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Is There Such a Thing As Too Much Purity?

When it comes to Biblical marriage, many people put their whole focus on sex, but that is not what marriage is built on, even though it is important. The commentators and the naysayers focus on this and ridicule Christian young people for wanting to remain pure until marriage, but Christians often ridicule it too. Purity is a part of being single and sex is a part of being married, but it’s not the most important part, yet this is where all the focus is and perhaps bears most of the weight of any failure.

Marriage is a partnership in which two people become one strong unit, united for God, bearing each other’s burdens and caring for one another.  Focusing on the sexual aspect entirely is a smokescreen to redirect attention away from the important issues. Sexual intimacy is viewed as having an immediate connection with another person but it is not. It’s like a false relationship built on shallow things. When things get rocky, a relationship has to be built on something other than sexual intimacy or it will fail.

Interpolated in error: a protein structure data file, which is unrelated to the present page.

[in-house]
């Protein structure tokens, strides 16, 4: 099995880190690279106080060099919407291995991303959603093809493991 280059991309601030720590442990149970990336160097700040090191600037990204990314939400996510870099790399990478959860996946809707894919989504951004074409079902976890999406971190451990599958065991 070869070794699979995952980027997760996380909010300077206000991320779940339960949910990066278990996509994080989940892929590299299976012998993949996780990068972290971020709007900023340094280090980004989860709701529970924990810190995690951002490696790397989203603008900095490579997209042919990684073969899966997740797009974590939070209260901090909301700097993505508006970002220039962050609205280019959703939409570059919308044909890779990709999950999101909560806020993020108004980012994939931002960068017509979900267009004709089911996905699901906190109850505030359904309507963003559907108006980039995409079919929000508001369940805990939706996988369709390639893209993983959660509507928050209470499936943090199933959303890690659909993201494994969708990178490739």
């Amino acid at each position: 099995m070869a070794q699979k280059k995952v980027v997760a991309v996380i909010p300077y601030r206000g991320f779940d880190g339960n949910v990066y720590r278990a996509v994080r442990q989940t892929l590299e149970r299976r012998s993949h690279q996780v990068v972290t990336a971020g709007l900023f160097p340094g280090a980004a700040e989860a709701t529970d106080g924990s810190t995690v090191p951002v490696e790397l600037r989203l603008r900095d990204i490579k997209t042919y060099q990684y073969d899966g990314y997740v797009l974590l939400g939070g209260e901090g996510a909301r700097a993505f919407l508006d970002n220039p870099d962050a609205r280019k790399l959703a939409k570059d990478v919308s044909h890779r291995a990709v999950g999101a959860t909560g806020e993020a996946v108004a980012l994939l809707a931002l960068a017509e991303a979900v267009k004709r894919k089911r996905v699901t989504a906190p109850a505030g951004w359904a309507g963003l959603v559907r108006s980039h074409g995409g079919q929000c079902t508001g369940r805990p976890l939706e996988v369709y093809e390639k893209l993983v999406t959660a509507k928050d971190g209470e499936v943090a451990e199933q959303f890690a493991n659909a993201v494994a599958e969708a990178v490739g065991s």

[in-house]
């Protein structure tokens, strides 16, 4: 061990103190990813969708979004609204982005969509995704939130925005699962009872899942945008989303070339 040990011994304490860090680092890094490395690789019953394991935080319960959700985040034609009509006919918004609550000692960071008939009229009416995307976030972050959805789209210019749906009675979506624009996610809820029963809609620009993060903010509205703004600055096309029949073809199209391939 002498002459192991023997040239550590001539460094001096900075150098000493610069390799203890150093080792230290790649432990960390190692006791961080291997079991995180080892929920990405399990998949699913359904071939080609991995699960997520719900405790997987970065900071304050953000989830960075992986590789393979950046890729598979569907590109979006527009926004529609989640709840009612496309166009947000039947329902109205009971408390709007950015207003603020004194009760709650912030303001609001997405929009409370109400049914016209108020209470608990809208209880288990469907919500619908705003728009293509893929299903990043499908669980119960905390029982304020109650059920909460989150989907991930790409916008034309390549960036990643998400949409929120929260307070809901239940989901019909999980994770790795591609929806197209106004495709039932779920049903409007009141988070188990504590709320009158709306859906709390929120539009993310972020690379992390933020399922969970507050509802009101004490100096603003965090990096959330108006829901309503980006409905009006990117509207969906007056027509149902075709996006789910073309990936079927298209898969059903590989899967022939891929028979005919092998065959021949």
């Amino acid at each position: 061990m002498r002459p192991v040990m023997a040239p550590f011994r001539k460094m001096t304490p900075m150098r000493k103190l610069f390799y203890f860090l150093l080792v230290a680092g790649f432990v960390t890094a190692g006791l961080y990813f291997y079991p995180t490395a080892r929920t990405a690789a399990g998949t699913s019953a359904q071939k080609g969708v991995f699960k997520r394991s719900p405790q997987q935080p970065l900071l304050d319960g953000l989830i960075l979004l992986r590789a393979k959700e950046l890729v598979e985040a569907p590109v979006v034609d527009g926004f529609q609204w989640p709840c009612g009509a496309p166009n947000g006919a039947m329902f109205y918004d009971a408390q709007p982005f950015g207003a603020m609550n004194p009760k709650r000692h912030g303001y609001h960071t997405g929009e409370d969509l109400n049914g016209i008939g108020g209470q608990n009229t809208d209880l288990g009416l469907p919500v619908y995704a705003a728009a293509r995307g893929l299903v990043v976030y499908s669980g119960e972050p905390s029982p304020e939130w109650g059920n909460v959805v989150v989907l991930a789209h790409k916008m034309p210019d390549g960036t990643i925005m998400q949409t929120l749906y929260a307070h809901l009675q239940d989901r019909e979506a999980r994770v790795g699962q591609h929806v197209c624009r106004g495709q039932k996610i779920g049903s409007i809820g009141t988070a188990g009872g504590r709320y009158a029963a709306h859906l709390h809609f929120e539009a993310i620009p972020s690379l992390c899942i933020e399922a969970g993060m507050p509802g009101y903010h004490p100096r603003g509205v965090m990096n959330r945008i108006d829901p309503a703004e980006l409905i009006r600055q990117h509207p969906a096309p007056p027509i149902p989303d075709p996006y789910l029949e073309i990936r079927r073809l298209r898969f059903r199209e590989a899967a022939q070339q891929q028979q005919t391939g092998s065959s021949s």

Unfortunately, many people don’t think of this in the heat of the moment, and frankly don’t see the problem with casual sex. But if you never move beyond a casual relationship with anyone, what happens when you need emotional support? No matter who you are, there will be times in your life you will need someone to lean on. A relationship has to be built on other things, and sex is just a small part of a relationship.

But, perhaps the church should share the blame for some of the furor surrounding the issue of purity, making it a main character in the single Christian’s life story when it ought to be a supporting player instead. Sexual and emotional purity is important, but it is only one aspect of a Christian’s life, whether he or she is single or married.

God made men and women to be sexual beings. We are and He made us, so it is His design. This is why He created marriage, and why Paul urges men and women, who are unable to control their desires, to marry. But our sinful nature desires to do what it should not, and since the very beginning we have been doing whatever God says not to like a three-year-old told to stay out of the cookie jar. It started with taking a big bite of the apple and it hasn’t stopped since.